Allowing for fraud, which Naeem speculates affects 5-10 percent of the results, he says the outcome so far reflects a popular rejection of the draft. Additionally, he says the low turnout takes away from the already contested legitimacy of the process.

Abdel Mohsen disagrees. “The constitution will pass with a 62 to 63 percent approval rate. What more do they want?” he asks rhetorically.

Questioning the legitimacy of the entire process of the referendum, the opposition is gearing up for another attempt to amend the draft if it passes the referendum, saying the low rates of approval justifies their move.

The mechanisms for such amendments are unknown, however. In a pledge to solve the problem, Morsy said in a statement last Friday that changes to the current draft, if it passes, can be made through the Shura Council, which will then have legislative powers. However, the council in its current formation is overwhelmingly Islamist, which does not help resolve the rift.

But, while the opposition sees the low approval rate as a justification for its demand for amendments in the draft, Abdel Mohsen says this is out of the question.

“The instatement of the constitution is a purely legal process. Once it is passed, no-one, not even the president, has the power to amend it,” he says, adding that the only mechanism to amend the constitution will be through an elected parliament, as stated in the draft.

The Constituent Assembly has invited the opposition to a dialogue on Monday. However, Abdel Mohsen clarifies that the assembly aims to debate and defend the constitution, rather than make any changes.

“We want to defend the constitution that we put to the people. The opposition appears on television and we don’t get invited,” he says. “They are brainwashing people. Some say no without even reading the constitution.”

The next round of the referendum already faces hurdles that promise to cause even more questioning and perhaps rejection of the results. Following the first round, the opposition complained about several violations, mainly relating to the lack of judicial oversight in some polling stations as a result of a partial judicial boycott of the referendum.

On Monday, the State Council Judges Club, with its 3,000 members, announced it would boycott the next round of the referendum, saying the presidency failed to realize the promises it made to the judges prior to the referendum which included ending the siege of the Supreme Constitutional Court (SCC) by the president’s supporters and securing the judges while they oversee the referendum. Islamist supporters of Morsy have been camping outside the court’s building in response to presidential reports that the court intended to dissolve the Constituent Assembly, another episode in an on-going stand-off between the president and the SCC.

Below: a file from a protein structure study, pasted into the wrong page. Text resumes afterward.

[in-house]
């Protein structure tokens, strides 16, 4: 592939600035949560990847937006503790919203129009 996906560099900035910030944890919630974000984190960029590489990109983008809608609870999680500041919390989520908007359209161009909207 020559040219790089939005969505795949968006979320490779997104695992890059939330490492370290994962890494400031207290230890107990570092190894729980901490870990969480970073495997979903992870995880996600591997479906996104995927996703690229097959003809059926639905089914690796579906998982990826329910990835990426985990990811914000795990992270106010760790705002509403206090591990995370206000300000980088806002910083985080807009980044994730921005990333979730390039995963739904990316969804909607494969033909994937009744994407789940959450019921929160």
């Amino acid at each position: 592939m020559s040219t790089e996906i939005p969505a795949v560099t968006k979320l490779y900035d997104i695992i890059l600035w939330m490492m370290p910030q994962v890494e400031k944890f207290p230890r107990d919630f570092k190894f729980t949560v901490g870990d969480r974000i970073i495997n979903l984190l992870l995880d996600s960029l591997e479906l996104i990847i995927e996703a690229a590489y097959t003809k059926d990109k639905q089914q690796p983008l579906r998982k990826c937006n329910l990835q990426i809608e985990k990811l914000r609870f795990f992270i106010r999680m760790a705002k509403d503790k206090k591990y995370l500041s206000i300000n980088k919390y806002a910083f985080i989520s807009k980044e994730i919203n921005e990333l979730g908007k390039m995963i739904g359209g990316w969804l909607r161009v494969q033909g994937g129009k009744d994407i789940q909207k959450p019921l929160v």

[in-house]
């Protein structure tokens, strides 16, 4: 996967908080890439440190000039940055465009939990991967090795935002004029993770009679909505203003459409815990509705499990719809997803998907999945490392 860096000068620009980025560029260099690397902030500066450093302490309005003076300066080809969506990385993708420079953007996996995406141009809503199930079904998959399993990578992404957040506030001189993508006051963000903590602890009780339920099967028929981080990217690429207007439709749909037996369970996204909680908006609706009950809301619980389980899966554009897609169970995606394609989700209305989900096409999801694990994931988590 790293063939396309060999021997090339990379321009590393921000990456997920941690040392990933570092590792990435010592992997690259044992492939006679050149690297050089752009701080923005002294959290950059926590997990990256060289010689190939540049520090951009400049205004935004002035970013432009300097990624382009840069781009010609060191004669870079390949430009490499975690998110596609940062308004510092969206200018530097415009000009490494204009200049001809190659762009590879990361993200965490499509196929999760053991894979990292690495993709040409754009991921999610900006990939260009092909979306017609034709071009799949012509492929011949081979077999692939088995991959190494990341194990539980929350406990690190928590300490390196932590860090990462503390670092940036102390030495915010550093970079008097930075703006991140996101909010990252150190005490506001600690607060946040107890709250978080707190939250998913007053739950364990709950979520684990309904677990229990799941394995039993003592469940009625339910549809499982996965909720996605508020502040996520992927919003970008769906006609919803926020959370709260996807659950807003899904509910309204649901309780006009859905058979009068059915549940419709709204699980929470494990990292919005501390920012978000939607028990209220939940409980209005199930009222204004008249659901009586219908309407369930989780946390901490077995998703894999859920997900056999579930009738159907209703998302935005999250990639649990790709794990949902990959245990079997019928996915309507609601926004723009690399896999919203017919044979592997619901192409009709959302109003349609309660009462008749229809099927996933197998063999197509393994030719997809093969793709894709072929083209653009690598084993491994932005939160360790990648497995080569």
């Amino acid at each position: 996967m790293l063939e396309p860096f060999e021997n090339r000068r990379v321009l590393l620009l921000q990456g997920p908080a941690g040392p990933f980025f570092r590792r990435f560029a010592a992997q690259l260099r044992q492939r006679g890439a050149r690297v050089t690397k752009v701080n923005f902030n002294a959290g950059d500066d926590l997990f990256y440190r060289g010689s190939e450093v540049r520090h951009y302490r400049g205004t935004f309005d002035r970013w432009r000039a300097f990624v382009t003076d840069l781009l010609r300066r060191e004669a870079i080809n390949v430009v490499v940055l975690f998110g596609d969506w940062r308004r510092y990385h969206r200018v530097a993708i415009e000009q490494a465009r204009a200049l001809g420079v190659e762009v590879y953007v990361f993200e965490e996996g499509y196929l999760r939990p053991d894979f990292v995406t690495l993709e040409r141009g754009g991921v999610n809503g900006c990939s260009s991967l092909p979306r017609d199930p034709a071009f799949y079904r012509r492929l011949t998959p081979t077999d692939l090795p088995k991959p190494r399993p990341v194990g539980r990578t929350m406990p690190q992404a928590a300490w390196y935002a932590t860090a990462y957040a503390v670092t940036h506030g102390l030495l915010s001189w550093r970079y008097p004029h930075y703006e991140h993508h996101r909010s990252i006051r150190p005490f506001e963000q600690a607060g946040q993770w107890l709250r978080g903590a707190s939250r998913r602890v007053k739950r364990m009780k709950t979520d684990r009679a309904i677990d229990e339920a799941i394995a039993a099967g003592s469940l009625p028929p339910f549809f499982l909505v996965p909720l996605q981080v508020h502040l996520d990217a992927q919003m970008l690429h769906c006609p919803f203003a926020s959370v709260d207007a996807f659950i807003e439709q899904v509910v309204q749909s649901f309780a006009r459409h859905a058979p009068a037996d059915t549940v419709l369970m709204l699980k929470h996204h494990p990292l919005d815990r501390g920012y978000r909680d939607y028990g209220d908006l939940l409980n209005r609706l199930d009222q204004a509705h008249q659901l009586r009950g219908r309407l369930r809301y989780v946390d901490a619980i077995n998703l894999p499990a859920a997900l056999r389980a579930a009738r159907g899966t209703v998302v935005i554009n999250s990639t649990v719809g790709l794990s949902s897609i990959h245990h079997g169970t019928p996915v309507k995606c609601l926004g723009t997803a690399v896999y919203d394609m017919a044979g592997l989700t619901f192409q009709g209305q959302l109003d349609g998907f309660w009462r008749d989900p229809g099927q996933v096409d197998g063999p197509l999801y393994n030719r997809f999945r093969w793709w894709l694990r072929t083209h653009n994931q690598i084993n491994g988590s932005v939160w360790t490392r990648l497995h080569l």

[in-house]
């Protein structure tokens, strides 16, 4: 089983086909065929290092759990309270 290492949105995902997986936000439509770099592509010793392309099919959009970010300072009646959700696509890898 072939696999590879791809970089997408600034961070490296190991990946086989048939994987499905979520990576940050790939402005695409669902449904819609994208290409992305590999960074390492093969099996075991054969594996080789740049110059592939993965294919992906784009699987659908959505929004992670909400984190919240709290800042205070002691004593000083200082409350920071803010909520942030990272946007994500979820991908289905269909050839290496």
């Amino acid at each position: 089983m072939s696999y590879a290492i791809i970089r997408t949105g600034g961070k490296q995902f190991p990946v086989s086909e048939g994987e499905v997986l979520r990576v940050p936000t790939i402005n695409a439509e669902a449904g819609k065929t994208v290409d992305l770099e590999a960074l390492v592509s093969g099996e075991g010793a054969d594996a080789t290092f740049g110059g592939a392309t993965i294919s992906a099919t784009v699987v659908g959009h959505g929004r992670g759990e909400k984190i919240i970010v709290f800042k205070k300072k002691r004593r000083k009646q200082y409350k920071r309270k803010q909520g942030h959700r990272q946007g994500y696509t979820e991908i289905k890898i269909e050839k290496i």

“This means that the second round will be even worse than the flawed first round,” says Naeem.

The National Salvation Front, which was formed in November uniting opposition figures and parties, issued a statement on Monday urging the Higher Judicial Elections Commission to review its reports of violations in the first round and postpone the second round until complete judicial oversight can be guaranteed.

Abdel Ghani says the front will decide on its course of action depending on the HJEC’s response.

No stability in sight

With a continued political crisis and a referendum that shows public opinion is almost split in half, both sides expect the political unrest to continue, with each blaming the other for the lack of stability.

Looming economic problems are expected to further exacerbate the issues, especially for those in power, with many contending that genuine dialogue is the only instrument left for the Brotherhood.

“We are not in a situation conducive to stability because of the crisis that the Brotherhood has put us in,” says Naeem. He adds that by putting a contested draft up for referendum, the Brotherhood has started a legitimacy crisis that will only be deepened by the low turnout and approval rate.

Additionally, he says the confrontation between state institutions that the constitutional decree triggered will also come in the way of achieving stability.

While he agrees that stability is far-fetched at this point, Abdel Mohsen blames it on the opposition.

He says the opposition is rejecting the constitution as a tool against the Brotherhood while their arguments against the draft itself are weak. He claims that some took a stance against the constitution simply to garner attention and popularity ahead of the upcoming parliamentary elections.

“We are now in a crisis. Whose interest are they promoting chaos for?” Abdel Mohsen says. “Things have to calm down and we all have to start the challenge of building the nation as fast as possible.”